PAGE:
R. v. K.G.K.
This case is about the right to a criminal trial in a reasonable time. The Supreme Court has to decide if the time a judge takes to decide a case should count when deciding if a trial is taking too long.
The Canadian Charter of Rights and Freedoms is part of Canada’s Constitution. Section 11(b) says that anyone charged with a crime has the right to a trial in a reasonable time. The right is about fairness, but it doesn’t just benefit the person charged with the crime. Long trials cause suffering and frustration for everyone involved. People accused of crimes don’t know what is going to happen to them in the future. They often wait in jail while waiting for their trial. Victims and their families are left waiting for a final decision. The public doesn’t see justice done.
The right to a trial in a reasonable time is important. It is so important that, if the trial doesn’t happen fast enough, the trial might be stopped and the charges suspended. This is called a “stay of proceedings,” and it’s usually permanent. In 2016, the Supreme Court of Canada decided an important appeal, R. v. Jordan. It set out rules to decide how long is too long for a criminal case. It said certain charges should normally be dealt with within 18 months. Other charges should normally be decided within 30 months. Anything longer would be unfair, unless there was something unusual to justify it. A trial that takes too long will be stopped, and the charges will be “stayed.” That means there will be no verdict of not guilty or guilty. No one wants to see people accused of crimes go free without a trial. But it is crucial to our democracy that people can get justice in a reasonable time.
K.G.K. was charged with sexual interference (touching someone under 16 in a sexual way). He was also charged with invitation to sexual touching (asking someone under 16 to touch someone else in a sexual way). These charges should have been decided within 30 months. The day before the judge found him guilty, K.G.K. asked for the trial to be stopped. He said it had taken too long. It had taken over 42 months from the time police charged him to the judge’s decision. It took the judge nine months to decide the case and give the decision. K.G.K. said this was longer than the 30-month maximum, and there was nothing unusual in his case that could justify it. The Crown (the prosecution) argued that the time taken was justified. It said the judge’s decision-making time didn’t count toward the time limit.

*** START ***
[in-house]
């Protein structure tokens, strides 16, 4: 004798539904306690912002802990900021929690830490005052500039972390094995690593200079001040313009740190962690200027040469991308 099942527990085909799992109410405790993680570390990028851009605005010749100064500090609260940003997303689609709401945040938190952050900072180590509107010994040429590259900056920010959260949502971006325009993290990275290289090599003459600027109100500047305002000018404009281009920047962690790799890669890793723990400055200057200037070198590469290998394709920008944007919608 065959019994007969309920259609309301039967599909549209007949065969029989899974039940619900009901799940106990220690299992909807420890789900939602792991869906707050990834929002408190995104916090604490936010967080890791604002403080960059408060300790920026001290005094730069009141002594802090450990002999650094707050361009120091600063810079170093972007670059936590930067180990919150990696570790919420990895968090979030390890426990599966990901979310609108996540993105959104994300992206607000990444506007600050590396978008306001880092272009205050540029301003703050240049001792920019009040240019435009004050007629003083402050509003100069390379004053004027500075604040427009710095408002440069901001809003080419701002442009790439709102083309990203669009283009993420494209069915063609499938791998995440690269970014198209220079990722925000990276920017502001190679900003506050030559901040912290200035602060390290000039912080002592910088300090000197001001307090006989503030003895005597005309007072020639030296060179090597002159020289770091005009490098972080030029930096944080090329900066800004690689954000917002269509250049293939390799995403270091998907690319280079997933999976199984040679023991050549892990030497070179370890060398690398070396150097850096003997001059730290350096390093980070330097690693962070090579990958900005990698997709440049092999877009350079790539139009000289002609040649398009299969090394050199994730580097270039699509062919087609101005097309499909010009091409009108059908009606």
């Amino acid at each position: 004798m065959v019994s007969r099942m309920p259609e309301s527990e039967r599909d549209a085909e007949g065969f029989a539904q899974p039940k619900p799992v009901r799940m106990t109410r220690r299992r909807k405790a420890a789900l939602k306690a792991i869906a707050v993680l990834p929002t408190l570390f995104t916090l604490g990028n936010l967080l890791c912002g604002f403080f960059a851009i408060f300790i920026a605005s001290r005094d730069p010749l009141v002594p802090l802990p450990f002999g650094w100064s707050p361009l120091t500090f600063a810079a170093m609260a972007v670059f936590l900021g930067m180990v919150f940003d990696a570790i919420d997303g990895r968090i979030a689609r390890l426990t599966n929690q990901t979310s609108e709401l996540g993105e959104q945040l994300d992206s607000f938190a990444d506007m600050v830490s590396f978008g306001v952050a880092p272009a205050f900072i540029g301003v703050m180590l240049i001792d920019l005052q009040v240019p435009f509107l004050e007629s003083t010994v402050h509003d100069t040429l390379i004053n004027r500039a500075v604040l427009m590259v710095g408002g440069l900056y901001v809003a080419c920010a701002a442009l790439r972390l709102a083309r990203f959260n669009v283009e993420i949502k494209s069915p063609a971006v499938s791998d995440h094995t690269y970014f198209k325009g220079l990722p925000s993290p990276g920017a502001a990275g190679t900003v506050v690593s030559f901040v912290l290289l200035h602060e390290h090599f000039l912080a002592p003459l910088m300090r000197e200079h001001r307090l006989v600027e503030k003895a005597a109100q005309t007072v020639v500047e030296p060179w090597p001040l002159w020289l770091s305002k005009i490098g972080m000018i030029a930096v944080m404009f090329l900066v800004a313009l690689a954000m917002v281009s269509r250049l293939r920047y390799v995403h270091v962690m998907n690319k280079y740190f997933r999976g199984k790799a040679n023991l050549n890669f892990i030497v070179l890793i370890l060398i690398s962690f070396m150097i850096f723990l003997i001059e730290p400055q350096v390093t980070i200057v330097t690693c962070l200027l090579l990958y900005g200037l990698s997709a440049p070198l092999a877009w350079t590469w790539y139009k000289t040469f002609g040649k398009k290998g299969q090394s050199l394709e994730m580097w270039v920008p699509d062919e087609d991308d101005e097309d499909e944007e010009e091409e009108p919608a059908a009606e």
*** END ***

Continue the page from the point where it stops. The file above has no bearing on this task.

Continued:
The motions judge said the trial didn’t take too long. A majority of the Court of Appeal agreed, but one judge dissented (disagreed). She said the decision-making time should count, so the trial was unfair and K.G.K. should go free. K.G.K. appealed.
The Supreme Court needs to give permission to hear appeals in most cases. One exception is when a Court of Appeal judge dissents on a legal issue in a criminal case. That’s what happened in this case, so K.G.K. had a right to appeal without permission. This is called an appeal “as of right.” Appeals as of right exist so the Court can clarify where there may be confusion about the law.
The Supreme Court will have to decide if the time a judge takes to make and write a decision should count when deciding if a trial is taking too long. During the hearing, the judges will listen to arguments from each side and ask questions. The judges could decide right away, or give their decision in writing later.
This case has a “publication ban.” A publication ban means no one is allowed to publish certain things. “Publication” includes posting information online, like on a personal social media profile. In this case, no one can publish anything that might reveal who any complainants or witnesses are. The courts used K.G.K.’s initials because saying who he is could indirectly reveal the identities of other people involved in the case. The punishment for breaking the publication ban could be jail, a fine, or both. Publication bans are often used in sexual assault cases and cases involving young people, like this one. People can publish things about the case, as long as they don’t reveal identities of people protected by the ban. They can also still watch the hearing and talk about it.
This Case Pre-Brief was prepared by communications staff of the Supreme Court of Canada to help the public better understand the Court’s work. It does not form part of the Court’s reasons for judgment and is not for use in legal proceedings.
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